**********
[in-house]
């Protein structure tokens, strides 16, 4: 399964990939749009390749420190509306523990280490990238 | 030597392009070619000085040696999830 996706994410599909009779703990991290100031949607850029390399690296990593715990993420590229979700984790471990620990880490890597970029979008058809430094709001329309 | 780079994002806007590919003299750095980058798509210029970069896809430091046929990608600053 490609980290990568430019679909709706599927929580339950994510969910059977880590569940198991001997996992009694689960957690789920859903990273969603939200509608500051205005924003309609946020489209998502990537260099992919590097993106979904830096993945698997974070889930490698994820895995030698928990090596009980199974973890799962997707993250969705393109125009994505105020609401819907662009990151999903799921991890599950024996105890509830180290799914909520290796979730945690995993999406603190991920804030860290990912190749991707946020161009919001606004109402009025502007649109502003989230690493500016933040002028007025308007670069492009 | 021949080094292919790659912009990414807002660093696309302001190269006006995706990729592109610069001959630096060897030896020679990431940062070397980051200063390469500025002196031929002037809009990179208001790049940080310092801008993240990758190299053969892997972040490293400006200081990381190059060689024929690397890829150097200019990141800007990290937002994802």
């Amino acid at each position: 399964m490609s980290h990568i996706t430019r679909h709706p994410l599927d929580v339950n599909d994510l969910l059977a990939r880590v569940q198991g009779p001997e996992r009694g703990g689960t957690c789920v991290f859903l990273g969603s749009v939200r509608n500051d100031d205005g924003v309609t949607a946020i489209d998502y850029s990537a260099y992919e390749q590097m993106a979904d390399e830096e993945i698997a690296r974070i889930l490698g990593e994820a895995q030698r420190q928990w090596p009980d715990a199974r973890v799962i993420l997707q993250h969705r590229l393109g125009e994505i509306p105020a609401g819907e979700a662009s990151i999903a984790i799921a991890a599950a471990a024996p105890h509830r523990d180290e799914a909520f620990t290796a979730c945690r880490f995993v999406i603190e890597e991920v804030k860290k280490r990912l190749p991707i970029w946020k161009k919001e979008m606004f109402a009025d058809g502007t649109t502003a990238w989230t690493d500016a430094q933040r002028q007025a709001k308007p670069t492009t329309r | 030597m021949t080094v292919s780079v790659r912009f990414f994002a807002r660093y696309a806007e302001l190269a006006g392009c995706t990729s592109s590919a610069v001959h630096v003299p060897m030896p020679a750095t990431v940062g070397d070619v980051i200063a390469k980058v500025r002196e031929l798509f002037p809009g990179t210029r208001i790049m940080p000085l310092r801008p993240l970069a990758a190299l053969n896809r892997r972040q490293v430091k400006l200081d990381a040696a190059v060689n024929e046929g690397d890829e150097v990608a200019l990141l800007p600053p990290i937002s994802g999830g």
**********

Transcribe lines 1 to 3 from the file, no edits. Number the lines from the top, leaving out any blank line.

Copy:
[in-house]
């Protein structure tokens, strides 16, 4: 399964990939749009390749420190509306523990280490990238 | 030597392009070619000085040696999830 996706994410599909009779703990991290100031949607850029390399690296990593715990993420590229979700984790471990620990880490890597970029979008058809430094709001329309 | 780079994002806007590919003299750095980058798509210029970069896809430091046929990608600053 490609980290990568430019679909709706599927929580339950994510969910059977880590569940198991001997996992009694689960957690789920859903990273969603939200509608500051205005924003309609946020489209998502990537260099992919590097993106979904830096993945698997974070889930490698994820895995030698928990090596009980199974973890799962997707993250969705393109125009994505105020609401819907662009990151999903799921991890599950024996105890509830180290799914909520290796979730945690995993999406603190991920804030860290990912190749991707946020161009919001606004109402009025502007649109502003989230690493500016933040002028007025308007670069492009 | 021949080094292919790659912009990414807002660093696309302001190269006006995706990729592109610069001959630096060897030896020679990431940062070397980051200063390469500025002196031929002037809009990179208001790049940080310092801008993240990758190299053969892997972040490293400006200081990381190059060689024929690397890829150097200019990141800007990290937002994802």
């Amino acid at each position: 399964m490609s980290h990568i996706t430019r679909h709706p994410l599927d929580v339950n599909d994510l969910l059977a990939r880590v569940q198991g009779p001997e996992r009694g703990g689960t957690c789920v991290f859903l990273g969603s749009v939200r509608n500051d100031d205005g924003v309609t949607a946020i489209d998502y850029s990537a260099y992919e390749q590097m993106a979904d390399e830096e993945i698997a690296r974070i889930l490698g990593e994820a895995q030698r420190q928990w090596p009980d715990a199974r973890v799962i993420l997707q993250h969705r590229l393109g125009e994505i509306p105020a609401g819907e979700a662009s990151i999903a984790i799921a991890a599950a471990a024996p105890h509830r523990d180290e799914a909520f620990t290796a979730c945690r880490f995993v999406i603190e890597e991920v804030k860290k280490r990912l190749p991707i970029w946020k161009k919001e979008m606004f109402a009025d058809g502007t649109t502003a990238w989230t690493d500016a430094q933040r002028q007025a709001k308007p670069t492009t329309r | 030597m021949t080094v292919s780079v790659r912009f990414f994002a807002r660093y696309a806007e302001l190269a006006g392009c995706t990729s592109s590919a610069v001959h630096v003299p060897m030896p020679a750095t990431v940062g070397d070619v980051i200063a390469k980058v500025r002196e031929l798509f002037p809009g990179t210029r208001i790049m940080p000085l310092r801008p993240l970069a990758a190299l053969n896809r892997r972040q490293v430091k400006l200081d990381a040696a190059v060689n024929e046929g690397d890829e150097v990608a200019l990141l800007p600053p990290i937002s994802g999830g």